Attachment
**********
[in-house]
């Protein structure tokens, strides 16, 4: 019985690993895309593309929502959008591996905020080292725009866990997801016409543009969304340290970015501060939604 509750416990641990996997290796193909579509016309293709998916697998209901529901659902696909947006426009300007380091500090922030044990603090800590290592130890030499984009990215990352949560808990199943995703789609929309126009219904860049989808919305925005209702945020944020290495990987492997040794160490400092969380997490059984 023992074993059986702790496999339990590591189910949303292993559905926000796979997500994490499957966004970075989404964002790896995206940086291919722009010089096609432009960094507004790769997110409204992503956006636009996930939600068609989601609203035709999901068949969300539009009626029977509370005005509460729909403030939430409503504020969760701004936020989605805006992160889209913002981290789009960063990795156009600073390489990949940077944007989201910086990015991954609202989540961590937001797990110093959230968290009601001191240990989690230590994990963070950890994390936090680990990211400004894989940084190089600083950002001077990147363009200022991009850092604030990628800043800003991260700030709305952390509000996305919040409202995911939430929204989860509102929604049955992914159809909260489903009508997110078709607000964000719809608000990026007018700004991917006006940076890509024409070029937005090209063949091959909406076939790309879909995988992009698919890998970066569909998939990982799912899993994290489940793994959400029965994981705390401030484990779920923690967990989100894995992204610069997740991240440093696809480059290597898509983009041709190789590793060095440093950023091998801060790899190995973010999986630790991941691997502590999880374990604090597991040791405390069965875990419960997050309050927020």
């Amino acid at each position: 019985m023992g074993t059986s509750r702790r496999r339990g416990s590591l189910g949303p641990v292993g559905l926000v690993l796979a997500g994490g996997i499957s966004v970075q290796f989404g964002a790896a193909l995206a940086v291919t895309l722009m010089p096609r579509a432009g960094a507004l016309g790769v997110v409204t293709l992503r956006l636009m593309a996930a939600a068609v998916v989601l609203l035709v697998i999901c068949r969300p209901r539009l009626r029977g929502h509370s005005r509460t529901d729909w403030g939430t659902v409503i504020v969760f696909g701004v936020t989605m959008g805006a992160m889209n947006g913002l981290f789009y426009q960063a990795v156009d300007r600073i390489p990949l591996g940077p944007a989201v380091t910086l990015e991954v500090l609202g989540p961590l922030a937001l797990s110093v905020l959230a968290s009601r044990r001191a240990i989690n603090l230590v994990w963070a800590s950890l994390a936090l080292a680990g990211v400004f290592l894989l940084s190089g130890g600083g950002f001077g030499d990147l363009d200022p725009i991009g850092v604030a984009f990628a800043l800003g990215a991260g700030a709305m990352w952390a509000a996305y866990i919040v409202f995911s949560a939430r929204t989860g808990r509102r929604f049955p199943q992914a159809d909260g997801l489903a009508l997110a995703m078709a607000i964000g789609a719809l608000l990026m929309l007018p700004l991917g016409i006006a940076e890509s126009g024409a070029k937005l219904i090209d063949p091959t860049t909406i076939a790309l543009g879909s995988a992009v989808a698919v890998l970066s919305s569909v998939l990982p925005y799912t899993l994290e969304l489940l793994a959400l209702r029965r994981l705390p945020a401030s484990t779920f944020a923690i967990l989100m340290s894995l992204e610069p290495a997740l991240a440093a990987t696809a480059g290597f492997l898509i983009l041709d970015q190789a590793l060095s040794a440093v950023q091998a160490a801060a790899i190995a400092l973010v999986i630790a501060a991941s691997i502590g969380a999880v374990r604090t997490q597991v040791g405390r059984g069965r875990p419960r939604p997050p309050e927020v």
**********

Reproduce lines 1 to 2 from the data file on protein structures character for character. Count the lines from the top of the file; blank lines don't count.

[in-house]
């Protein structure tokens, strides 16, 4: 019985690993895309593309929502959008591996905020080292725009866990997801016409543009969304340290970015501060939604 509750416990641990996997290796193909579509016309293709998916697998209901529901659902696909947006426009300007380091500090922030044990603090800590290592130890030499984009990215990352949560808990199943995703789609929309126009219904860049989808919305925005209702945020944020290495990987492997040794160490400092969380997490059984 023992074993059986702790496999339990590591189910949303292993559905926000796979997500994490499957966004970075989404964002790896995206940086291919722009010089096609432009960094507004790769997110409204992503956006636009996930939600068609989601609203035709999901068949969300539009009626029977509370005005509460729909403030939430409503504020969760701004936020989605805006992160889209913002981290789009960063990795156009600073390489990949940077944007989201910086990015991954609202989540961590937001797990110093959230968290009601001191240990989690230590994990963070950890994390936090680990990211400004894989940084190089600083950002001077990147363009200022991009850092604030990628800043800003991260700030709305952390509000996305919040409202995911939430929204989860509102929604049955992914159809909260489903009508997110078709607000964000719809608000990026007018700004991917006006940076890509024409070029937005090209063949091959909406076939790309879909995988992009698919890998970066569909998939990982799912899993994290489940793994959400029965994981705390401030484990779920923690967990989100894995992204610069997740991240440093696809480059290597898509983009041709190789590793060095440093950023091998801060790899190995973010999986630790991941691997502590999880374990604090597991040791405390069965875990419960997050309050927020």